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How Global Earthquake Relief Left Haiti In Worse Shape Than Ever

A United Nations peacekeeper assists a child after Haiti's earthquake in January, 2010.
Patrick Farrell
/
A United Nations peacekeeper assists a child after Haiti's earthquake in January, 2010.
A United Nations peacekeeper assists a child after Haiti's earthquake in January, 2010.
Credit Patrick Farrell
/
A United Nations peacekeeper assists a child after Haiti's earthquake in January, 2010.

On Jan. 12, 2010, former Associated Press reporter Jonathan Katz was the only full-time American correspondent in Haiti when the earthquake hit. The massive quake left hundreds of thousands of people dead and more than a million homeless.

In the immediate aftermath of the disaster, foreign aid was pledged from all corners of the world. But six years after the devastating earthquake --  in spite of the combined efforts of international aid organizations, foreign governments and Haiti's own leaders – Haiti is still struggling to rebuild.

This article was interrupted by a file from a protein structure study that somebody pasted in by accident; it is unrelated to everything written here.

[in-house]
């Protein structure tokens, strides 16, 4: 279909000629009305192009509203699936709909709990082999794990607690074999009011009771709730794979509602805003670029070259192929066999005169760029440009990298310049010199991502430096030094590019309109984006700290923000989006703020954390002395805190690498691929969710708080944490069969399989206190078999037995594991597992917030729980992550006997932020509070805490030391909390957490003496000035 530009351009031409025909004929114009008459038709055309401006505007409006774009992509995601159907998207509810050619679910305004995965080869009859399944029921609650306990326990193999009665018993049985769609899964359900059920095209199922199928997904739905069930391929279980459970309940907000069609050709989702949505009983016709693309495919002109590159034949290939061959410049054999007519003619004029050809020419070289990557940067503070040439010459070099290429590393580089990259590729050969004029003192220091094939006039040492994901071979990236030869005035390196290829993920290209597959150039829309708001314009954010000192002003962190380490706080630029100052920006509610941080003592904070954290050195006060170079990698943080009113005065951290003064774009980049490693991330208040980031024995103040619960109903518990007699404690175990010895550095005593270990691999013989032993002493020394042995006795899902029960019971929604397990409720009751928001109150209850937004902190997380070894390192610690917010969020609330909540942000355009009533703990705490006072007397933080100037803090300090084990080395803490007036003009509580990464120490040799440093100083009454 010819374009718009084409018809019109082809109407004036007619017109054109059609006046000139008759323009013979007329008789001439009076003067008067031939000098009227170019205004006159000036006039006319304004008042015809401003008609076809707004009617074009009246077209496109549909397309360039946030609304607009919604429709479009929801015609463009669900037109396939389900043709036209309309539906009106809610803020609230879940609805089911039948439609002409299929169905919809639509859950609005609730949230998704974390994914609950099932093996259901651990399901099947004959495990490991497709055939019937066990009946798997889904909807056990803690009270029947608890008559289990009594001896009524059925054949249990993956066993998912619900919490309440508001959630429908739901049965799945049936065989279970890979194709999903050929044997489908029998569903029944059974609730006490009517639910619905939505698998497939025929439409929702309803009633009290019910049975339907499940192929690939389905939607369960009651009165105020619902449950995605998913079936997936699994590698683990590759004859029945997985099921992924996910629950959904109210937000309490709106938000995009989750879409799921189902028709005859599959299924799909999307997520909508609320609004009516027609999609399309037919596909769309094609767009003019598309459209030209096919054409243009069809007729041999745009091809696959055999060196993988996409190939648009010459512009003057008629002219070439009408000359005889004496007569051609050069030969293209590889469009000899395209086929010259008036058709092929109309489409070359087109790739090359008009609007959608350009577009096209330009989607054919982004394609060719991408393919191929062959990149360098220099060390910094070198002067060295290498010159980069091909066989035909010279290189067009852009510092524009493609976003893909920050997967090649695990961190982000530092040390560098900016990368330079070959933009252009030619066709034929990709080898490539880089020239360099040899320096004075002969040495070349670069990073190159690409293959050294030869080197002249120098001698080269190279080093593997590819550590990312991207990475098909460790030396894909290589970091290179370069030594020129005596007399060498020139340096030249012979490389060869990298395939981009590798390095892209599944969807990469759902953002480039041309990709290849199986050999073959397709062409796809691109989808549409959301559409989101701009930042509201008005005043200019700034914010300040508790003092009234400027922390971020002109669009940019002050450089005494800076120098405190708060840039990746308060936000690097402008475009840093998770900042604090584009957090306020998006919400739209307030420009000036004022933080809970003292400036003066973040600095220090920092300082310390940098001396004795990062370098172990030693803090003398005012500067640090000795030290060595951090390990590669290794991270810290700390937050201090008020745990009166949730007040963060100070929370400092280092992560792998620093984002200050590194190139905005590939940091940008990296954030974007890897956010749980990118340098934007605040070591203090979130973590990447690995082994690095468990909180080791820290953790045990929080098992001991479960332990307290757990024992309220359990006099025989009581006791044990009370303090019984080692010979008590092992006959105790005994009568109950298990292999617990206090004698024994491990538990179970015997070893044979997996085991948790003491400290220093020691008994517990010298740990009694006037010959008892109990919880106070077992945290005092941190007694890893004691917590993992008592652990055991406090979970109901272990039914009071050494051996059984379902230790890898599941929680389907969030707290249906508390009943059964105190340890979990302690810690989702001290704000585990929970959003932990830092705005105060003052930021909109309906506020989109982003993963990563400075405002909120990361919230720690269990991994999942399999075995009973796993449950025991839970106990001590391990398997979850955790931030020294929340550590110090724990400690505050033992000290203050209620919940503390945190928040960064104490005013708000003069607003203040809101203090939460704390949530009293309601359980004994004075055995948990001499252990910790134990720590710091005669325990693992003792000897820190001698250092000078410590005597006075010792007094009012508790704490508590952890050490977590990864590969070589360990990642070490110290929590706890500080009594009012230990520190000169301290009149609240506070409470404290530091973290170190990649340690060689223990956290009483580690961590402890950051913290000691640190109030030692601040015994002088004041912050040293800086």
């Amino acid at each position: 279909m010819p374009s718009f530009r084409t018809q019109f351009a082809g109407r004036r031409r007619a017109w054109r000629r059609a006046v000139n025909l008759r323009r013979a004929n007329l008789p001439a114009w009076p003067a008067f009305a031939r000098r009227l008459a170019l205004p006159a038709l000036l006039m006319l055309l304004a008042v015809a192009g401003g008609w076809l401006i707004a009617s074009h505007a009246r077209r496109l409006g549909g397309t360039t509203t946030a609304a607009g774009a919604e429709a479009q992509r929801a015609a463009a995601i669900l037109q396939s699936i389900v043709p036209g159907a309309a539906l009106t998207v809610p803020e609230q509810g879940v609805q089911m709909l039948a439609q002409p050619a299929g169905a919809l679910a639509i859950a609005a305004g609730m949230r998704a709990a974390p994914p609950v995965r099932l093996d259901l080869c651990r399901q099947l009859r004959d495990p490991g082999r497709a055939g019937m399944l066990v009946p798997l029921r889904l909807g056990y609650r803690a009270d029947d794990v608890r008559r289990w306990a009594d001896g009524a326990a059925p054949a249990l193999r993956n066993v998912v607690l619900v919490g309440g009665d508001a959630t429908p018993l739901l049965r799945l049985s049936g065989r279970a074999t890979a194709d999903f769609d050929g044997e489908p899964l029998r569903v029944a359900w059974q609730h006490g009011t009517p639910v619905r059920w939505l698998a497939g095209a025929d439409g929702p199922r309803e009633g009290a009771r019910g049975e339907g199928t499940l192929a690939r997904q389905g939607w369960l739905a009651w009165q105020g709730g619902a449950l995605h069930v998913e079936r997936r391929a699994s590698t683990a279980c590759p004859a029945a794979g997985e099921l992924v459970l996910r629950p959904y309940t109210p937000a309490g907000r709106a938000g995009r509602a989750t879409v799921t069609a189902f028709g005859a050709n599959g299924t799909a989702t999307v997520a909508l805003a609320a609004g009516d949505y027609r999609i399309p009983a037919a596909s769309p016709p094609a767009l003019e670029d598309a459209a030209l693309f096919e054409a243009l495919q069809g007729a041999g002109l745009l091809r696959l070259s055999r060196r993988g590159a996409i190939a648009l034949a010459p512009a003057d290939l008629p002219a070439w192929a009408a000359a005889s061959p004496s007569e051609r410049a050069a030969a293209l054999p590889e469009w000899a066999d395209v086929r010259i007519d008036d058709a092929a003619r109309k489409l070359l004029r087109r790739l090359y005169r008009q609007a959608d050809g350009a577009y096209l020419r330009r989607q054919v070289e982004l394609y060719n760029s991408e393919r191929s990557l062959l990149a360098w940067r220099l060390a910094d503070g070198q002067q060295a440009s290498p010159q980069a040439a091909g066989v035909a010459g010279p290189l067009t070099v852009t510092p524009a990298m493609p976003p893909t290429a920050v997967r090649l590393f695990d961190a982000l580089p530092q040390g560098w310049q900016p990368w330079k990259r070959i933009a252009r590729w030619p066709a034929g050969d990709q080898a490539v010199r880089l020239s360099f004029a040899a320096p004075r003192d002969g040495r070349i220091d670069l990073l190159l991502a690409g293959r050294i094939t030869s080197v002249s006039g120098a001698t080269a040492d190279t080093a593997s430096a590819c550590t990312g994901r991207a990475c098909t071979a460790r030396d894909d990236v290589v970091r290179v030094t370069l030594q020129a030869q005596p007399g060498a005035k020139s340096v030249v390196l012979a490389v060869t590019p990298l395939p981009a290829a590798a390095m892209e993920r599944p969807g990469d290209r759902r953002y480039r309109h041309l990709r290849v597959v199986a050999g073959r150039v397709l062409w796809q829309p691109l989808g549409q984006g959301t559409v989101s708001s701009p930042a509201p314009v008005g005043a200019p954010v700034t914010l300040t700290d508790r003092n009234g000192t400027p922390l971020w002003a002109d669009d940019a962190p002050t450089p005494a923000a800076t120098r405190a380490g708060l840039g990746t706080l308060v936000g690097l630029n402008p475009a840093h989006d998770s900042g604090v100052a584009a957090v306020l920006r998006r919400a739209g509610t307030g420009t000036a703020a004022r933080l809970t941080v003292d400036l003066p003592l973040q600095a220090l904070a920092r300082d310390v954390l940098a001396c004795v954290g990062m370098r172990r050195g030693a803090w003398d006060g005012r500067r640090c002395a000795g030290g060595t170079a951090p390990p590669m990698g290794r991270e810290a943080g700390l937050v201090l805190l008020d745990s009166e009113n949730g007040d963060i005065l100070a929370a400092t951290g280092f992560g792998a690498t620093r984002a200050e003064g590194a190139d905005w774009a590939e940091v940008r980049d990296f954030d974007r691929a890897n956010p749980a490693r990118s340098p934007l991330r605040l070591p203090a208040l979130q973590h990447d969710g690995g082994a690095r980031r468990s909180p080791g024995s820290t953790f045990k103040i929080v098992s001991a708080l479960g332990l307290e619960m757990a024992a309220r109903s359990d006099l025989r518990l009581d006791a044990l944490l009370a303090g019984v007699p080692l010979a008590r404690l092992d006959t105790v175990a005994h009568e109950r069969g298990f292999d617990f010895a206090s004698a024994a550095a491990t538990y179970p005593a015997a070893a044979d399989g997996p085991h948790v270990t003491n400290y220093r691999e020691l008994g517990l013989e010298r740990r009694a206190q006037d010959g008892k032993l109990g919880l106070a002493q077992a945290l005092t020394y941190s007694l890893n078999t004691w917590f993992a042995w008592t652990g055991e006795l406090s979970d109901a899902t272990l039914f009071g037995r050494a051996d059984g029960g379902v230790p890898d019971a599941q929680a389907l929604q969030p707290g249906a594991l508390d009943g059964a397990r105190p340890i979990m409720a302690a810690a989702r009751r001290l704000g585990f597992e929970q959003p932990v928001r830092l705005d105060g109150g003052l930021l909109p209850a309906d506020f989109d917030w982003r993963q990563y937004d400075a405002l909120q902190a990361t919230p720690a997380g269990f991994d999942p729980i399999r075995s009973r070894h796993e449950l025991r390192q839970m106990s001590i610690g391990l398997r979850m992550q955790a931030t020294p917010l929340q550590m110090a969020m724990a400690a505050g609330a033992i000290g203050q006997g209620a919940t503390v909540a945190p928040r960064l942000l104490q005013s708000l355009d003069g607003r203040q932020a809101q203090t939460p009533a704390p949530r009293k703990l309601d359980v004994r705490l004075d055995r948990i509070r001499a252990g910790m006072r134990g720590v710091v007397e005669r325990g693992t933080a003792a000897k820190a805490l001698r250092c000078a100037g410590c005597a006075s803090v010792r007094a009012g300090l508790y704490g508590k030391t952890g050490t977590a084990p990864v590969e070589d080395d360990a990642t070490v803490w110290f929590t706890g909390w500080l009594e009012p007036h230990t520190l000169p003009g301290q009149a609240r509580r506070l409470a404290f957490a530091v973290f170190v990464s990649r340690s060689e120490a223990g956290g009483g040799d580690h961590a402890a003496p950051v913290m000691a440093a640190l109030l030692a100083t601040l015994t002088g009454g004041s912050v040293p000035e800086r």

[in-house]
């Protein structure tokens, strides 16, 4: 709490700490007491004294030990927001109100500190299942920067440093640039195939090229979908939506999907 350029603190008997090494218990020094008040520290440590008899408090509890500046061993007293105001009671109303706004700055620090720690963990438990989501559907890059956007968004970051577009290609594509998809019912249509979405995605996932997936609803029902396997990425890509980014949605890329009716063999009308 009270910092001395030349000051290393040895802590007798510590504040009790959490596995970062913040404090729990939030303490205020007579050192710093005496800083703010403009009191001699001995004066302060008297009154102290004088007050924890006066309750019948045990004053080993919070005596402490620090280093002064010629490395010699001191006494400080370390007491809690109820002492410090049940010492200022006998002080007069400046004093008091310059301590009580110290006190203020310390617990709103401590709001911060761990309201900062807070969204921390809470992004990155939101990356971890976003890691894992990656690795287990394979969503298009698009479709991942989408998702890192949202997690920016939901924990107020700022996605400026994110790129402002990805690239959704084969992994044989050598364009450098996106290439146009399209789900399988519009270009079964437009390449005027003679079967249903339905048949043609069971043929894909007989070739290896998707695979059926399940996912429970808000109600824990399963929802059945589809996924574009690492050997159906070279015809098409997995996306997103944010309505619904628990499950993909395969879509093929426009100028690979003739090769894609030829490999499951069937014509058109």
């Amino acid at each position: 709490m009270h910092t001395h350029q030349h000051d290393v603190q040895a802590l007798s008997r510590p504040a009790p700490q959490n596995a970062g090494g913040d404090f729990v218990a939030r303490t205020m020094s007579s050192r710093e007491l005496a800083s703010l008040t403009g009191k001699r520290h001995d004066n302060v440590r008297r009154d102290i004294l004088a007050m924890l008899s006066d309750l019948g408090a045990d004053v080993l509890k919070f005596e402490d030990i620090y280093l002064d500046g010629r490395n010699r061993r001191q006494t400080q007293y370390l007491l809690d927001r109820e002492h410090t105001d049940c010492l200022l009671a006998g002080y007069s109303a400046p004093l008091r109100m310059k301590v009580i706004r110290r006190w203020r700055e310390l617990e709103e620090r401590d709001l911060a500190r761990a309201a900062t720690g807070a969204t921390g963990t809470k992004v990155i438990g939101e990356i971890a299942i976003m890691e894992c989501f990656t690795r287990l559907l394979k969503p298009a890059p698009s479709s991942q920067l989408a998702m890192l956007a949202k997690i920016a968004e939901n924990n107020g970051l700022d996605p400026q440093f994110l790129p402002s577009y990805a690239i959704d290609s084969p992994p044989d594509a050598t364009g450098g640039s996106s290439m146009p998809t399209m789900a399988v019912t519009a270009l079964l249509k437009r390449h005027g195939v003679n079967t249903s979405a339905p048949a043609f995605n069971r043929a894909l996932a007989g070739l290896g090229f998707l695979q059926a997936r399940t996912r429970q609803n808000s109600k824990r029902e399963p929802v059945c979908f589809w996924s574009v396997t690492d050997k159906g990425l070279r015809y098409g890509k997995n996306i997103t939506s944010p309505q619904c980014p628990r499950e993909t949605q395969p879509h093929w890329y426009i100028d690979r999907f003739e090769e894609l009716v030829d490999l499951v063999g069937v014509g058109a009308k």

Katz stayed there throughout much of the global relief response and the beginning reconstruction efforts. What he witnessed and researched became the basis for his book, “The Big Truck That Went By: How The World Came To Save Haiti And Left Behind A Disaster.”

Katz says that within just a few days of the quake, it became apparent the global relief effort was not delivering on its promises. His book tackles a number of questions:

  • Billions of dollars in aid funds were raised through private donations alone. But where did all that money go?
  • How did United Nations peacekeeping troops cause the current cholera epidemic in Haiti? And why won’t the UN take responsibility for it?
  • What can be done in the future to make sure that future global aid efforts are better organized?

Katz was in Miami to kick off The Big Read,organized by the Miami Book Fair. The Big Read is a national literary event designed to get members of a community reading about one topic. This year, the focus is on Haiti and the Haitian-American experience. It's taking place throughout the month of March.

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Years ago, after racking her brains trying to find a fun, engaging, creative night gig to subsidize her acting habit, Chris decided to ride her commercial voiceover experience into the fast-paced world of radio broadcasting. She started out with traffic reporting, moved on to news -- and never looked back. Since then, Chris has worked in newsrooms throughout South Florida, producing stories for radio broadcasts and the web.